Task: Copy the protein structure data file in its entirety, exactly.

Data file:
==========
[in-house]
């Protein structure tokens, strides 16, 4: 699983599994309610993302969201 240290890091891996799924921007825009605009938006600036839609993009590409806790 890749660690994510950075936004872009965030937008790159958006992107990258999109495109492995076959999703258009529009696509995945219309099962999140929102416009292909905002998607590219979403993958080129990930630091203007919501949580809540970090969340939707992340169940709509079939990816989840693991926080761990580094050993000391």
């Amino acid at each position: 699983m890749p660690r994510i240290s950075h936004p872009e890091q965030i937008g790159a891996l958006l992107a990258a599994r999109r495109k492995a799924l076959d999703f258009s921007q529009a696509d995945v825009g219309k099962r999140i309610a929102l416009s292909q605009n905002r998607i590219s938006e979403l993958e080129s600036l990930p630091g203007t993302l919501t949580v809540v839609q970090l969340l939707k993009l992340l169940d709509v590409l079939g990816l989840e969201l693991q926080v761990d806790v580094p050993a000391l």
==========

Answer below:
[in-house]
């Protein structure tokens, strides 16, 4: 699983599994309610993302969201 240290890091891996799924921007825009605009938006600036839609993009590409806790 890749660690994510950075936004872009965030937008790159958006992107990258999109495109492995076959999703258009529009696509995945219309099962999140929102416009292909905002998607590219979403993958080129990930630091203007919501949580809540970090969340939707992340169940709509079939990816989840693991926080761990580094050993000391």
């Amino acid at each position: 699983m890749p660690r994510i240290s950075h936004p872009e890091q965030i937008g790159a891996l958006l992107a990258a599994r999109r495109k492995a799924l076959d999703f258009s921007q529009a696509d995945v825009g219309k099962r999140i309610a929102l416009s292909q605009n905002r998607i590219s938006e979403l993958e080129s600036l990930p630091g203007t993302l919501t949580v809540v839609q970090l969340l939707k993009l992340l169940d709509v590409l079939g990816l989840e969201l693991q926080v761990d806790v580094p050993a000391l």